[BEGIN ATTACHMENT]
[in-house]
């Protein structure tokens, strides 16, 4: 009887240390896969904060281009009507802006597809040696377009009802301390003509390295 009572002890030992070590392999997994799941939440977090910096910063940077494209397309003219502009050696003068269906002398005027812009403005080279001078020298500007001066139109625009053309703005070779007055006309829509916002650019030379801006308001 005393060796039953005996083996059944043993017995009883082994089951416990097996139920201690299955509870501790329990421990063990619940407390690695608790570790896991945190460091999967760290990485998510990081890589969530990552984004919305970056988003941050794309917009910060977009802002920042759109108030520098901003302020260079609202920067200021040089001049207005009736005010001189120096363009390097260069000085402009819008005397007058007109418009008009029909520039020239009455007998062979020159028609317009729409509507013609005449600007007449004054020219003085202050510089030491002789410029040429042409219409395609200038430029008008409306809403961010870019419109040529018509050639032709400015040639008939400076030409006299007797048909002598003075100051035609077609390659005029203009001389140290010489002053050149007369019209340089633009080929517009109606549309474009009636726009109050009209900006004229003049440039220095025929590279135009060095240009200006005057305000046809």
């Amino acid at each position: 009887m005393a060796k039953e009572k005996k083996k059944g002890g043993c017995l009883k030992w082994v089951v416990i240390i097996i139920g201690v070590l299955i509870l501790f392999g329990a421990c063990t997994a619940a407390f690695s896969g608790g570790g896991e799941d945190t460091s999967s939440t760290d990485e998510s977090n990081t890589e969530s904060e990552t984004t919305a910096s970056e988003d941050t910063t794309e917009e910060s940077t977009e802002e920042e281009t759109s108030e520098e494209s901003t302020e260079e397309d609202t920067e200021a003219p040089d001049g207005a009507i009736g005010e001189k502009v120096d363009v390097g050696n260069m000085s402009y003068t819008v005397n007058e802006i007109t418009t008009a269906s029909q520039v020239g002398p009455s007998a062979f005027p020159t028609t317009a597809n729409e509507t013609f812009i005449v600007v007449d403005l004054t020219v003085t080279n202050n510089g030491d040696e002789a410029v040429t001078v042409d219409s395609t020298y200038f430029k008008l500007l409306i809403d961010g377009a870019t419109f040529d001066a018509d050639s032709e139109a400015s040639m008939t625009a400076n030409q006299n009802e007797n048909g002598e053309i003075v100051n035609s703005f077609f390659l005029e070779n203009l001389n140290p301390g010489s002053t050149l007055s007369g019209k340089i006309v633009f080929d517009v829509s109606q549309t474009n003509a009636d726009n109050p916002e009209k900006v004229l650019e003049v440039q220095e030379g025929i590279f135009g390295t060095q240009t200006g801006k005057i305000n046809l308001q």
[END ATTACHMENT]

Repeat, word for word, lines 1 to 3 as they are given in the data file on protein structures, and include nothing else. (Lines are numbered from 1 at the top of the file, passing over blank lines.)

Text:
[in-house]
């Protein structure tokens, strides 16, 4: 009887240390896969904060281009009507802006597809040696377009009802301390003509390295 009572002890030992070590392999997994799941939440977090910096910063940077494209397309003219502009050696003068269906002398005027812009403005080279001078020298500007001066139109625009053309703005070779007055006309829509916002650019030379801006308001 005393060796039953005996083996059944043993017995009883082994089951416990097996139920201690299955509870501790329990421990063990619940407390690695608790570790896991945190460091999967760290990485998510990081890589969530990552984004919305970056988003941050794309917009910060977009802002920042759109108030520098901003302020260079609202920067200021040089001049207005009736005010001189120096363009390097260069000085402009819008005397007058007109418009008009029909520039020239009455007998062979020159028609317009729409509507013609005449600007007449004054020219003085202050510089030491002789410029040429042409219409395609200038430029008008409306809403961010870019419109040529018509050639032709400015040639008939400076030409006299007797048909002598003075100051035609077609390659005029203009001389140290010489002053050149007369019209340089633009080929517009109606549309474009009636726009109050009209900006004229003049440039220095025929590279135009060095240009200006005057305000046809």
């Amino acid at each position: 009887m005393a060796k039953e009572k005996k083996k059944g002890g043993c017995l009883k030992w082994v089951v416990i240390i097996i139920g201690v070590l299955i509870l501790f392999g329990a421990c063990t997994a619940a407390f690695s896969g608790g570790g896991e799941d945190t460091s999967s939440t760290d990485e998510s977090n990081t890589e969530s904060e990552t984004t919305a910096s970056e988003d941050t910063t794309e917009e910060s940077t977009e802002e920042e281009t759109s108030e520098e494209s901003t302020e260079e397309d609202t920067e200021a003219p040089d001049g207005a009507i009736g005010e001189k502009v120096d363009v390097g050696n260069m000085s402009y003068t819008v005397n007058e802006i007109t418009t008009a269906s029909q520039v020239g002398p009455s007998a062979f005027p020159t028609t317009a597809n729409e509507t013609f812009i005449v600007v007449d403005l004054t020219v003085t080279n202050n510089g030491d040696e002789a410029v040429t001078v042409d219409s395609t020298y200038f430029k008008l500007l409306i809403d961010g377009a870019t419109f040529d001066a018509d050639s032709e139109a400015s040639m008939t625009a400076n030409q006299n009802e007797n048909g002598e053309i003075v100051n035609s703005f077609f390659l005029e070779n203009l001389n140290p301390g010489s002053t050149l007055s007369g019209k340089i006309v633009f080929d517009v829509s109606q549309t474009n003509a009636d726009n109050p916002e009209k900006v004229l650019e003049v440039q220095e030379g025929i590279f135009g390295t060095q240009t200006g801006k005057i305000n046809l308001q």